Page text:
It has been a good couple of weeks for parents of young children worrying about expensive college educations looming in their future. Unfortunately it’s too late for those already accruing hundreds of thousands of dollars in college costs but parents of younger children can rest easy. Recent events have exposed the collapsing value of today’s college education. Parents like me see that our high school friends who got civil service jobs rather than college degrees are now retired and supplementing their guaranteed pensions with new careers or spending more time at their vacation homes in Florida. Our degrees offer little opportunity if we haven’t made it into the senior ranks of banking or some other industry sloshing around in government support. Now that middle management is gone do consultants really need expensive degrees?

Parents who have already sacrificed their credit and assets so their kids can get nice white collar jobs like they had are increasingly supporting their adult children whose Starbucks wages are insufficient to support an independent life. They may have vibrant intellectual capabilities and know all about Shakespeare, Galileo and Plato but as Macro Rubio said, welders make more than philosophers.

Does anyone really know why the president and chancellor of the University of Missouri were forced to resign? Black students felt “stranded, forced to face an increase in tension and inequality with no systemic support” after the administration’s weak response to the troubles in Ferguson more than 100 miles away 14 months ago. The disgruntled students rallied around their colleague Jonathan Butler who went on a hunger strike until his group’s demands were met; one being that the president of the university apologize for his white privilege. Mr. Butler is the son of a Union Pacific Railroad executive who earned at least $8.4 million last year so what additional systemic support he needed is unclear. Nobody took the demands seriously until a group of the school’s football players refused to play, putting at least $1 million in weekly TV revenue at risk, their 1-5 conference record notwithstanding. It’s all an example of the lunatics running the asylum that would make Randle McMurphy blush.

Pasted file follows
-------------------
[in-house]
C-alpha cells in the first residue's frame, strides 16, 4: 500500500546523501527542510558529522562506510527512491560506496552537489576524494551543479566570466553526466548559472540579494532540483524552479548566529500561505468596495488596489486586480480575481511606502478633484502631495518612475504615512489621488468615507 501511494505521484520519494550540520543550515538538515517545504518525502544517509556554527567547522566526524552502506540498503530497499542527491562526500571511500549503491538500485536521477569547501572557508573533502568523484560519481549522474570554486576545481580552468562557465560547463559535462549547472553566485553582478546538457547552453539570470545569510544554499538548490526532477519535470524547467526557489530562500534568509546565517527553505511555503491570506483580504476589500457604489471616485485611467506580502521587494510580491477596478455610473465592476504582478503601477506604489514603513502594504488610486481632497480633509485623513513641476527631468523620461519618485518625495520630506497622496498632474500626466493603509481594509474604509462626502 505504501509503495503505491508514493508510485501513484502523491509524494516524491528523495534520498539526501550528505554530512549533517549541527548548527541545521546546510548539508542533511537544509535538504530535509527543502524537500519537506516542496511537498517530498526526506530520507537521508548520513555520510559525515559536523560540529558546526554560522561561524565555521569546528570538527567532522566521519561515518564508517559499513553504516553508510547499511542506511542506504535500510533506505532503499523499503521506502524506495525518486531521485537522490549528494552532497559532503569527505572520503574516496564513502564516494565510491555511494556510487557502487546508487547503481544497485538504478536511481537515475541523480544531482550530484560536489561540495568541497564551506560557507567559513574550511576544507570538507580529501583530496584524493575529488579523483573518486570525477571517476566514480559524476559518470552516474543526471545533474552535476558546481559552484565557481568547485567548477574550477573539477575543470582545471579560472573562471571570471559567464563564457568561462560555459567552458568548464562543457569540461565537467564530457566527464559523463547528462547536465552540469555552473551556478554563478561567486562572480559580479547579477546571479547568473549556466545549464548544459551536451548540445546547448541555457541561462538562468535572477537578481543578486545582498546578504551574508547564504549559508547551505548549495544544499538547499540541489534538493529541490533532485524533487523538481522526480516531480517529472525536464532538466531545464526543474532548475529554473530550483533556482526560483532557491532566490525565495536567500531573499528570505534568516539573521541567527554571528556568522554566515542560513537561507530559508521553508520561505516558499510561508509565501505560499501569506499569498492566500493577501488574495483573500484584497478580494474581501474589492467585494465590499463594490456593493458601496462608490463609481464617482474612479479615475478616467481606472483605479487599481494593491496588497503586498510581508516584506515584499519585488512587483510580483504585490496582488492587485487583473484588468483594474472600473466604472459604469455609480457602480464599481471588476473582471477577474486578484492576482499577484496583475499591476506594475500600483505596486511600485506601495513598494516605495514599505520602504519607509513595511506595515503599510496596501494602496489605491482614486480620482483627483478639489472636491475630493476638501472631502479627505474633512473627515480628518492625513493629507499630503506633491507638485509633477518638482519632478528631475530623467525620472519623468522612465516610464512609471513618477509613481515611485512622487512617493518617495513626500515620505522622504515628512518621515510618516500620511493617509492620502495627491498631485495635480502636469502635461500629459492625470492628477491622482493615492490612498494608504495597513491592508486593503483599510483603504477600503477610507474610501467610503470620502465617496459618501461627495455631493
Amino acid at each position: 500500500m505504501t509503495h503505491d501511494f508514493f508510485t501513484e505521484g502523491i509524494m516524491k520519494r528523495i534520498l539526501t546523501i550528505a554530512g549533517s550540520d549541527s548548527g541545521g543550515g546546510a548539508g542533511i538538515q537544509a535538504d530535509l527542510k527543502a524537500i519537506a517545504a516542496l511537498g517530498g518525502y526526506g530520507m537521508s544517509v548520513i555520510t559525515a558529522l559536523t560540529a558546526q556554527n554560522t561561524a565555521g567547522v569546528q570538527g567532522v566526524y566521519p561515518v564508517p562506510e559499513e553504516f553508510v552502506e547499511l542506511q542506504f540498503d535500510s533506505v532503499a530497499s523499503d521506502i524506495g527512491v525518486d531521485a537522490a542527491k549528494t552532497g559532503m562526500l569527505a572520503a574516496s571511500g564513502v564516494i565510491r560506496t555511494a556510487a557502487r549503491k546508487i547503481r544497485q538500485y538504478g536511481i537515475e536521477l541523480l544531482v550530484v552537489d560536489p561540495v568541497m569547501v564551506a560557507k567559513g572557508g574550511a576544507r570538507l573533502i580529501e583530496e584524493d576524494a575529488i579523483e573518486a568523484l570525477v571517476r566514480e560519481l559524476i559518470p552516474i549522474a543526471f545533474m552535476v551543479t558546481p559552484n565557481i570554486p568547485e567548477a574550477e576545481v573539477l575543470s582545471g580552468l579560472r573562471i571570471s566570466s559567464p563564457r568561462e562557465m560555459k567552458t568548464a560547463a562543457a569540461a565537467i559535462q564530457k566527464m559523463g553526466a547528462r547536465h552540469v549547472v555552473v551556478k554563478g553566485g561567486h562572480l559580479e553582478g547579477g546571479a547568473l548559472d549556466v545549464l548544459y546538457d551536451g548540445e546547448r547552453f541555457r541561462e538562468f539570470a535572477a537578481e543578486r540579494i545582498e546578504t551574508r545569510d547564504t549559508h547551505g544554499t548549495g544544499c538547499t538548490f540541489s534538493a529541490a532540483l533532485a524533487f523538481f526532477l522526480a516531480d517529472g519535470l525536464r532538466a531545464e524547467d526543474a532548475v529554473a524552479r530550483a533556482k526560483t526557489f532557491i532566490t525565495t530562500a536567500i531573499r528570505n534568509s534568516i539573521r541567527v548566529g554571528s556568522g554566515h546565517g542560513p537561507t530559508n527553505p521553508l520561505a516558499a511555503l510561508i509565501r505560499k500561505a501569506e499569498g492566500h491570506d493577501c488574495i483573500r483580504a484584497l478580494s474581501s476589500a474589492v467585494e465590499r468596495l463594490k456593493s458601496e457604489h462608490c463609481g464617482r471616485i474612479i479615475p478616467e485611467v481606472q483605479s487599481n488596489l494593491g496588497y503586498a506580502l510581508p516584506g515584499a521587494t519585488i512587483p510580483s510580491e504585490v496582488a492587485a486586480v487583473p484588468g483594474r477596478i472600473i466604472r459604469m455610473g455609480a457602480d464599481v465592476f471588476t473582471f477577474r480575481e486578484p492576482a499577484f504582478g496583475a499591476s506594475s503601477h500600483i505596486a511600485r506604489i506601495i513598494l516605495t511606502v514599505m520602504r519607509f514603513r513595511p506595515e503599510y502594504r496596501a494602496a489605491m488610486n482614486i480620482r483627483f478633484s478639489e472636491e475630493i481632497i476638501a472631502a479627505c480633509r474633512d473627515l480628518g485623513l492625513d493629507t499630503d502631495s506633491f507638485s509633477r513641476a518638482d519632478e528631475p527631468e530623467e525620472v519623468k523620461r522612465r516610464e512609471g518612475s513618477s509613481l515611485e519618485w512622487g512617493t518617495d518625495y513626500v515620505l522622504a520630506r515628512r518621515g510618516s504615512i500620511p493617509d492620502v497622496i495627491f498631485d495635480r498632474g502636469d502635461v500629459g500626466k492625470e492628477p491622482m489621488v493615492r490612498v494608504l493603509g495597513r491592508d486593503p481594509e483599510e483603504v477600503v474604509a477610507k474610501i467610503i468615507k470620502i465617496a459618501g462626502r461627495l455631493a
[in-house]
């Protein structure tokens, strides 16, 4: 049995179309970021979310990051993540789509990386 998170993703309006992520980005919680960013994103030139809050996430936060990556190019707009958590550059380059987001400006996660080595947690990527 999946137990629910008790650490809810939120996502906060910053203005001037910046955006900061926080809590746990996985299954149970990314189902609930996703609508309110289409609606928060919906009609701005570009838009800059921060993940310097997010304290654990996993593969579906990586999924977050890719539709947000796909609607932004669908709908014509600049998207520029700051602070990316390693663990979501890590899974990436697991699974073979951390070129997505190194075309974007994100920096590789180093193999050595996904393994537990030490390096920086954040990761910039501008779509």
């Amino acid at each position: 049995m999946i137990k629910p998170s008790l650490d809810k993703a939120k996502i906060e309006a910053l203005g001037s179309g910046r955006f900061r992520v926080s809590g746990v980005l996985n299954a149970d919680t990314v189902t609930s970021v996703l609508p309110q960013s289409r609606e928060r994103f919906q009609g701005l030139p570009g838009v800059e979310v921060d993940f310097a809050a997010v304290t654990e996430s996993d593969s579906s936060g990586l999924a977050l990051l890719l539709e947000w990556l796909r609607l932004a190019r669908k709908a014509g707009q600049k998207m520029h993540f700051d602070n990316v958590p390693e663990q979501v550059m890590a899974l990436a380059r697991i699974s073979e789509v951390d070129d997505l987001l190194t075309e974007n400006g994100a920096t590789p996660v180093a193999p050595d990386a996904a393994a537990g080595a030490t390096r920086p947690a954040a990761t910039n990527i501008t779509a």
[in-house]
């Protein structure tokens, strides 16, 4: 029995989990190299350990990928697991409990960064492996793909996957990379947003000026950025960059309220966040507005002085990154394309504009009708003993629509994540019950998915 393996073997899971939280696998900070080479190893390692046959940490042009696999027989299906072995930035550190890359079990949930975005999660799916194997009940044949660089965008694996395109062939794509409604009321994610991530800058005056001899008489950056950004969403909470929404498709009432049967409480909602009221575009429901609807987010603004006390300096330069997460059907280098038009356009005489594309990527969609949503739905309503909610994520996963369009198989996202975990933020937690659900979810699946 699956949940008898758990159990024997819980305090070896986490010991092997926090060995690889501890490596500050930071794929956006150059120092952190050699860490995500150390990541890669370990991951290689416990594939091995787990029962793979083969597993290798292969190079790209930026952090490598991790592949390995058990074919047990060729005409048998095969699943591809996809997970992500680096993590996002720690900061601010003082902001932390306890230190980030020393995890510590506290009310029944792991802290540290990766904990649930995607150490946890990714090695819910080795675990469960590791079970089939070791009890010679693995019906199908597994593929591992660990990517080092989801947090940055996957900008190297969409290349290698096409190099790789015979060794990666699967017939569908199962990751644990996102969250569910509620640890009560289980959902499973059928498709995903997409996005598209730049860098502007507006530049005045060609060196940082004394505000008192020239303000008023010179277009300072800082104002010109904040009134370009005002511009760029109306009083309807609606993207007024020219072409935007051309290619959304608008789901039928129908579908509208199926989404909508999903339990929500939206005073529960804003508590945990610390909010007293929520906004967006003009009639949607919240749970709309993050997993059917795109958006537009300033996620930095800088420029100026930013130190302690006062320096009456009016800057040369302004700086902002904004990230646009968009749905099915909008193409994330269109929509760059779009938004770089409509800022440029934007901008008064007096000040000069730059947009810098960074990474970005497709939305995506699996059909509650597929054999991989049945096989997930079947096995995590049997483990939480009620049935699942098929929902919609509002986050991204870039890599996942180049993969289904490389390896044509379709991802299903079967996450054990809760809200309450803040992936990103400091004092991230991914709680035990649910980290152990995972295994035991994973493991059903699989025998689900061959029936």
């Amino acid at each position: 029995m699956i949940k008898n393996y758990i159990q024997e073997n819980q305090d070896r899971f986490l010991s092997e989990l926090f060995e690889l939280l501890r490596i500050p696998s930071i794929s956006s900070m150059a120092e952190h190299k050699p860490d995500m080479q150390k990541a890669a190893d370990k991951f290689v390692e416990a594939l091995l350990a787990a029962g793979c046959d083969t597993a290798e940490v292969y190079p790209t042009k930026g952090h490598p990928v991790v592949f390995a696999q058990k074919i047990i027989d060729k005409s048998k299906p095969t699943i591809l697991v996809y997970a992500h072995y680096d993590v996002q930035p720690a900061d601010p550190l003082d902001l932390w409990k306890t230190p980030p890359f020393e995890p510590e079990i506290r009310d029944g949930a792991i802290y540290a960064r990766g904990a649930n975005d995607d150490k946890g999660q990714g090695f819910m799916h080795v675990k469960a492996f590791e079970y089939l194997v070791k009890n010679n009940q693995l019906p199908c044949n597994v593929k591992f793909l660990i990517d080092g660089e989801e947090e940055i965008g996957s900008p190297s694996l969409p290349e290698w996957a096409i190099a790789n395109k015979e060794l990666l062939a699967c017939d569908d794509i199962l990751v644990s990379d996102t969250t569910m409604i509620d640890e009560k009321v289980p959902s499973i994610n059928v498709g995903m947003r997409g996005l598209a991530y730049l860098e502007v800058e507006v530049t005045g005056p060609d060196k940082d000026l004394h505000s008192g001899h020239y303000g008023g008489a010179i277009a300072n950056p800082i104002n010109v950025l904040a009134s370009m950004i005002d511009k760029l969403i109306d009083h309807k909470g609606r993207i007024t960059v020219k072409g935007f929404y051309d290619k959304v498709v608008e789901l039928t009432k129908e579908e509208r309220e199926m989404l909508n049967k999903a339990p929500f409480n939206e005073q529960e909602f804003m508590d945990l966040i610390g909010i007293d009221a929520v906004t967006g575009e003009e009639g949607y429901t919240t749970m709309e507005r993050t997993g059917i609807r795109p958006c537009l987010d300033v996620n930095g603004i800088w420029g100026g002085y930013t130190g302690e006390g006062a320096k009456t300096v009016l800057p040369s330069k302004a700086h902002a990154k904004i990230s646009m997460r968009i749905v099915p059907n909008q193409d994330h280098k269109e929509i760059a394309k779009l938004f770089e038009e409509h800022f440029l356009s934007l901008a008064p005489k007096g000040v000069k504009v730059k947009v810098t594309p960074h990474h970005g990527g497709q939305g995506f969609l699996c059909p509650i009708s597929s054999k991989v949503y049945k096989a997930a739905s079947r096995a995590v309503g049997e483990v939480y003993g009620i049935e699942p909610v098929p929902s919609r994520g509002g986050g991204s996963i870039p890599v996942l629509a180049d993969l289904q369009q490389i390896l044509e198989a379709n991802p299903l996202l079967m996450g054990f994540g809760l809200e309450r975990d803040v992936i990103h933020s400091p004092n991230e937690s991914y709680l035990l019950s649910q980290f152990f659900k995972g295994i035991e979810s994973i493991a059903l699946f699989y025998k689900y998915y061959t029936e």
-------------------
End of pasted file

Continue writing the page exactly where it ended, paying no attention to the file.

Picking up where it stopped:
You might say it’s just a state school in the middle of nowhere but take a look at Yale University, matriculator of presidents and others among our nation’s elite. Attempting to ensure a safe campus for students whose worst fear is of being offended, Yale officials issued a memo discouraging Halloween costumes that could be seen as offensive. After one official suggested students look away from that which offends them he was accosted on campus by a mob led by a female student screaming obscenities at him, you can watch it here. What most would see as an expellable offense was instead met with calm consideration by the official who probably feared for his physical safety more than his emotional safety. The campus has seemingly rallied around the aggrieved student with mass protests on the streets of New Haven.